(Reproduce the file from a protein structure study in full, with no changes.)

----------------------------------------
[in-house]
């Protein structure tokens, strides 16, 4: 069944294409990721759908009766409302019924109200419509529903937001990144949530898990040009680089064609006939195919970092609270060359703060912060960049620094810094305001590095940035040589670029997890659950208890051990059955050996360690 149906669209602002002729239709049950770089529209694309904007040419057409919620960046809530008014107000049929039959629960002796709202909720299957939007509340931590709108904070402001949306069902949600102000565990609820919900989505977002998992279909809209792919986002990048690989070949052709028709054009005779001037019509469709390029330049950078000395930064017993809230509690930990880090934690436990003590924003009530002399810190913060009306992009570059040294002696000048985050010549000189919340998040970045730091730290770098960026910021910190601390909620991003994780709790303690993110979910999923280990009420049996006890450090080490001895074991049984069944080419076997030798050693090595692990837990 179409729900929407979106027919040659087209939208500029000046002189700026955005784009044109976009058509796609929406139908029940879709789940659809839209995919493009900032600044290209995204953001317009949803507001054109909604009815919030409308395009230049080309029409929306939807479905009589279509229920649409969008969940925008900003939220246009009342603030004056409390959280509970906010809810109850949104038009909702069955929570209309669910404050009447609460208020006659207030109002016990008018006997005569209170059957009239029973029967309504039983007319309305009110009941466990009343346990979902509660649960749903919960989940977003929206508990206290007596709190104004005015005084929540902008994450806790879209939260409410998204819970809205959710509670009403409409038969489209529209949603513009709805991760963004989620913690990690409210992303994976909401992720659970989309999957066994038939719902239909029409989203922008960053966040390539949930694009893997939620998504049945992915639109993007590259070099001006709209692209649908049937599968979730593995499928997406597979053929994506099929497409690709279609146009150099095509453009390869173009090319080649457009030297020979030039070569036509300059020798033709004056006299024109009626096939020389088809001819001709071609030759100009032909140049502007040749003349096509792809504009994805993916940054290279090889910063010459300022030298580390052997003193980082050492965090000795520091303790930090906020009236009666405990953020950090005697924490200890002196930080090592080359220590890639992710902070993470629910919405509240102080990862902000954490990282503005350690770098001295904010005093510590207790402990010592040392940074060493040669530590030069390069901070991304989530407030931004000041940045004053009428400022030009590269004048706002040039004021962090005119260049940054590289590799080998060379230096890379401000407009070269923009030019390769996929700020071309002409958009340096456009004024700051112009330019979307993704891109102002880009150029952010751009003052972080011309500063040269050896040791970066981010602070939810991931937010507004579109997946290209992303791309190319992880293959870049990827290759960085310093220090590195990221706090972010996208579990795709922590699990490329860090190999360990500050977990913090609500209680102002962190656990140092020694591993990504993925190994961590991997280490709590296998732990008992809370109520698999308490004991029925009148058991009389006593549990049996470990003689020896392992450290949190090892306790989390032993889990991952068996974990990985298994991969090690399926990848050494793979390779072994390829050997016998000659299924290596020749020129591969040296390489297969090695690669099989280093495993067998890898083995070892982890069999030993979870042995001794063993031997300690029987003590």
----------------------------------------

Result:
[in-house]
């Protein structure tokens, strides 16, 4: 069944294409990721759908009766409302019924109200419509529903937001990144949530898990040009680089064609006939195919970092609270060359703060912060960049620094810094305001590095940035040589670029997890659950208890051990059955050996360690 149906669209602002002729239709049950770089529209694309904007040419057409919620960046809530008014107000049929039959629960002796709202909720299957939007509340931590709108904070402001949306069902949600102000565990609820919900989505977002998992279909809209792919986002990048690989070949052709028709054009005779001037019509469709390029330049950078000395930064017993809230509690930990880090934690436990003590924003009530002399810190913060009306992009570059040294002696000048985050010549000189919340998040970045730091730290770098960026910021910190601390909620991003994780709790303690993110979910999923280990009420049996006890450090080490001895074991049984069944080419076997030798050693090595692990837990 179409729900929407979106027919040659087209939208500029000046002189700026955005784009044109976009058509796609929406139908029940879709789940659809839209995919493009900032600044290209995204953001317009949803507001054109909604009815919030409308395009230049080309029409929306939807479905009589279509229920649409969008969940925008900003939220246009009342603030004056409390959280509970906010809810109850949104038009909702069955929570209309669910404050009447609460208020006659207030109002016990008018006997005569209170059957009239029973029967309504039983007319309305009110009941466990009343346990979902509660649960749903919960989940977003929206508990206290007596709190104004005015005084929540902008994450806790879209939260409410998204819970809205959710509670009403409409038969489209529209949603513009709805991760963004989620913690990690409210992303994976909401992720659970989309999957066994038939719902239909029409989203922008960053966040390539949930694009893997939620998504049945992915639109993007590259070099001006709209692209649908049937599968979730593995499928997406597979053929994506099929497409690709279609146009150099095509453009390869173009090319080649457009030297020979030039070569036509300059020798033709004056006299024109009626096939020389088809001819001709071609030759100009032909140049502007040749003349096509792809504009994805993916940054290279090889910063010459300022030298580390052997003193980082050492965090000795520091303790930090906020009236009666405990953020950090005697924490200890002196930080090592080359220590890639992710902070993470629910919405509240102080990862902000954490990282503005350690770098001295904010005093510590207790402990010592040392940074060493040669530590030069390069901070991304989530407030931004000041940045004053009428400022030009590269004048706002040039004021962090005119260049940054590289590799080998060379230096890379401000407009070269923009030019390769996929700020071309002409958009340096456009004024700051112009330019979307993704891109102002880009150029952010751009003052972080011309500063040269050896040791970066981010602070939810991931937010507004579109997946290209992303791309190319992880293959870049990827290759960085310093220090590195990221706090972010996208579990795709922590699990490329860090190999360990500050977990913090609500209680102002962190656990140092020694591993990504993925190994961590991997280490709590296998732990008992809370109520698999308490004991029925009148058991009389006593549990049996470990003689020896392992450290949190090892306790989390032993889990991952068996974990990985298994991969090690399926990848050494793979390779072994390829050997016998000659299924290596020749020129591969040296390489297969090695690669099989280093495993067998890898083995070892982890069999030993979870042995001794063993031997300690029987003590």